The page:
Star-Studded “Sin City: A Dame To Kill For” Is Fun But Familiar
Movie Reviews

Star-Studded “Sin City: A Dame To Kill For” Is Fun But Familiar

Even as an obvious rehashing of the same elements from the first entry, “Sin City: A Dame to Kill For” is still a richly stylized and entertaining noir experience that is better than your average sequel. Thanks to a great cast and Robert Rodriguez’s creative camera, here’s a movie that avoids being the bland regurgitation of noir storylines that it appeared destined to be, leaving fans of the original with a well-made thrill-ride that is easy to get sucked into. “A Dame to Kill For” certainly won’t convert anyone left unmoved by the 2005 “Sin City,” but Rodriguez and writer/co-director Frank Miller have again created a unique world of visual splendor that only occasionally feels mailed in.

As in the first “Sin City,” the plot of “A Dame to Kill For” is mostly a side note, an afterthought that always plays second fiddle to the visual experience and overall tone. Instead of worrying too much about establishing new stories, “A Dame to Kill For” mainly borrows from well-established noir themes that plunge us right back into the unsavory underworld of shadowy villains and antiheroes. With various characters motivated mainly by greed, love or revenge, or a bit of all three, Miller and Rodriguez show us a hellish existence that cuts to the chase. You probably wouldn’t want to actually live in the shoes of any of the characters, but this is a world that is a perfect fit for the cinema, providing the angle needed to toss away reality and make up a new one.

Embedded in this alternative reality are the lives of guys like Johnny (Joseph Gordon-Levitt), an arrogant gambler who finds himself in the crosshairs of the deeply corrupt Senator Roark (Powers Boothe). Gordon-Levitt once again proves to be perfect for pulpy material and brings a charisma to the role that helps to overcome some campy dialog that could have sunk a lesser actor. It also helps that his adversary is played by Powers Boothe, a strong character actor with an oily voice that simply belongs in films of this type. Instead of a boring rekindling of classic noir themes, we end up with a fairly intriguing center point for the over-stylized insanity that ensues.

Also added into the equation this time around is Eva Green, the talented French actress best known to American audiences for roles in “Casino Royale” and “The Dreamers.” As Ava Lord, Green once again plays a bone-chilling seductress who can cut a man down to size with nothing more than a glare. Much like she did with a major role in “300: Rise of an Empire,” Green gives a spirited performance that elevates another straight-forward character. Bruce Willis is also back into the mix as Hartigan, though Willis has played so many similar roles that he comes off as if he’s stuck on autopilot. On the other hand, Mickey Rourke has some fun with his brooding tough guy Marv, who gets teamed up with Dwight (Josh Brolin) to wreak no small amount of havoc.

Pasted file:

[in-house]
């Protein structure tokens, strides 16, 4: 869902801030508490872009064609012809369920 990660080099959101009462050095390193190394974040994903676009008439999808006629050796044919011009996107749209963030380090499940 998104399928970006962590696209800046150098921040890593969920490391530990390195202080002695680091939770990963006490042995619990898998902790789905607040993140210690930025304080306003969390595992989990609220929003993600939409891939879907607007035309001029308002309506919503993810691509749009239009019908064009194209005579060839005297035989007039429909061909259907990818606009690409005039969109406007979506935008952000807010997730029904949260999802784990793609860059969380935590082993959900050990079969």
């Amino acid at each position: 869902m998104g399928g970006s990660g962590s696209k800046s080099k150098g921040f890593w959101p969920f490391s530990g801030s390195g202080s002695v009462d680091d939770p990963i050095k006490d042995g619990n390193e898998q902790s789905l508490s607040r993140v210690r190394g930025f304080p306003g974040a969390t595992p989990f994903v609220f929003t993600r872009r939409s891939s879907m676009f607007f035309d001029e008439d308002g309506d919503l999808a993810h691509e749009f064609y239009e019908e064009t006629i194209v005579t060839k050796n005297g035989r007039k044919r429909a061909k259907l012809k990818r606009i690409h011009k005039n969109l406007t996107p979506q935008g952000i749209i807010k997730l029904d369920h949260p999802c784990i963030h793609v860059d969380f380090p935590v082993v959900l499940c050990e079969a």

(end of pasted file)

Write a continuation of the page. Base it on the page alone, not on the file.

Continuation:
But while there are some well-placed actors at the heart of the movie, there’s also only so far that the material can go, which is the same dilemma that the first “Sin City” was plagued by. Splashing bits of color into a mostly black and white color scheme makes for some nice eye candy, but once the effect wears off, “Sin City: A Dame to Kill For” doesn’t have a whole lot more to show other than absurd, cartoonish violence and typical tough guy talk. Though the movie has some fun with setting up the characters, providing flashes of dark humor along the way, “A Dame to Kill For” also gets so caught up in staging over-the-top violence that it often feels like shameless pandering to the masses. By the time we get to the big climaxes, the entire experience is somewhat watered down and the shock of the extreme violence has all but worn completely off.

Still, “Sin City: A Dame to Kill For” is an adequate sequel and a solid second helping of the fictionalized urban underworld, where moral decay is standard and the idea of good is extremely relative. Is it strong enough to work as satire? Not at all, but it’s still a fun adult-minded romp that should work for anyone who got a kick out of the original. Even if those who deplore graphic violence should see just about anything else, “Sin City: A Dame to Kill For” does what it sets out to do with enough panache and good acting to make it to the finish line. In an era when sequels tend to be lame and transparently recycled, at least “Sin City: A Dame to Kill For” mostly lives up to the original. Of course, whether that is a good thing or not is in the eye of the beholder.

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